Social Media and Social TV are not the Same Thing – 4 Principles to Consider

tumblr_inline_nmmifc50dM1staiu9_500Okay, maybe that title was a little misleading, in that social media is definitely an intrinsic part of social tv as it provides the tools that make it possible.

What I’m really  trying to do in this post is point out that the two things, although sounding the same, require very different approaches.

Social media for both brands and broadcasters, is an often awkward, slightly perplexing idea.

Yes, you need to be visible on it, yes you need to be creating some form of content as part of this deal, and yes you need to be listening and responding to your consumers. But this is where the similarities end, for one simple reason*

People are already fans of TV shows!

They’re interested in the stories you have to tell, they’re interested in the secrets you can share, they’re interested in the exclusives you can dangle in front of them as your will decides.

With brands, people are largely interested in getting stuff for free and customer service, unless you’re lucky enough/smart enough to have built a really strong content offering, solidly over time then getting them to stay interested in your content in 2015, is pretty hard work.

So, it makes sense that you would go about developing your social media strategy for a broadcaster, quite differently than you would for a brand.

When it comes social TV, it really is all about the fandom.

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Fandom is something that brands rarely have, unless they’re very, very good with Tumblr (I’m looking at you Dennys)

The key to creating a good social TV strategy is understanding the fandom. Only then can you create the kind of content that fans will go crazy for.

This sounds obvious, but time and experience have taught me that it’s really not.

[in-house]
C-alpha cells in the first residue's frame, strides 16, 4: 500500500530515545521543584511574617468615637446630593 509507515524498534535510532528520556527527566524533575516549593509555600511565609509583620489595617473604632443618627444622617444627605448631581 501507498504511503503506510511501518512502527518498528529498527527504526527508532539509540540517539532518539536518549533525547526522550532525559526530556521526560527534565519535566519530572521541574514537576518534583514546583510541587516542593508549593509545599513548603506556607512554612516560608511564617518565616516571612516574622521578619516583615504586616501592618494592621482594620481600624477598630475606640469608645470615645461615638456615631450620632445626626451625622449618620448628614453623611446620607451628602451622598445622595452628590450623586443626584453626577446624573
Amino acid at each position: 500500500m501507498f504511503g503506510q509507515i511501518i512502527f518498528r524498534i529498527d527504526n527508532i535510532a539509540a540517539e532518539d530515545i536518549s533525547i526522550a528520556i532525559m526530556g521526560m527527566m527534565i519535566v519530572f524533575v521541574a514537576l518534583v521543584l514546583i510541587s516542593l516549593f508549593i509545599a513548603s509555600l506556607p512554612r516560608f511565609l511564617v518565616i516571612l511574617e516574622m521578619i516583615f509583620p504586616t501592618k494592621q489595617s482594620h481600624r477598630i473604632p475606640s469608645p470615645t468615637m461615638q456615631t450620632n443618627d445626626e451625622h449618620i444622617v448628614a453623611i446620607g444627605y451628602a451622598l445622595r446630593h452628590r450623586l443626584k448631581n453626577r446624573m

Just to be clear, I’m not saying you need to love the shows, but you need to understand the fandom.

In every social TV project that I’ve worked on, I’ve started with the fandom and worked my way outwards  to the mainstream.

Starting with the mainstream is never going to work, because those guys aren’t really bothered about your show unless it’s popular right now.

Fandom is what makes the show popular, it’s what buys the shirts and the boxsets and creates the art and  goes to Comicon and gets the people on Facebook interested in watching in the first place.

Not all platforms are created equal

Yes, this goes for regular social too, but (kings of social TV, The CW will tell you) it’s more pronounced with TV.  (Or as I like to put it, don’t try Superwholock on Facebook.)

Different types of people naturally gravitate towards certain platforms. Always, always look at your analytics and then use them to hone your hunches.

Different platforms require different content types and different timings. Are you looking to build buzz, drive to TX or drive to catch up? Each of these things will benefit from understanding the whens are wheres and whos.

Also, people are beginning to make noise about Snapchat being the future of social TV, so you might want to keep an eye on that.

Oh, and always check fandometrics.

Everyone loves a reaction gif.

Seriously.

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If you want to know more about any of this/are looking for some help with social TV, then please drop me a line.

*Yes, I know there are exceptions to this rule, but they are just that, exceptions.

Anything to add ?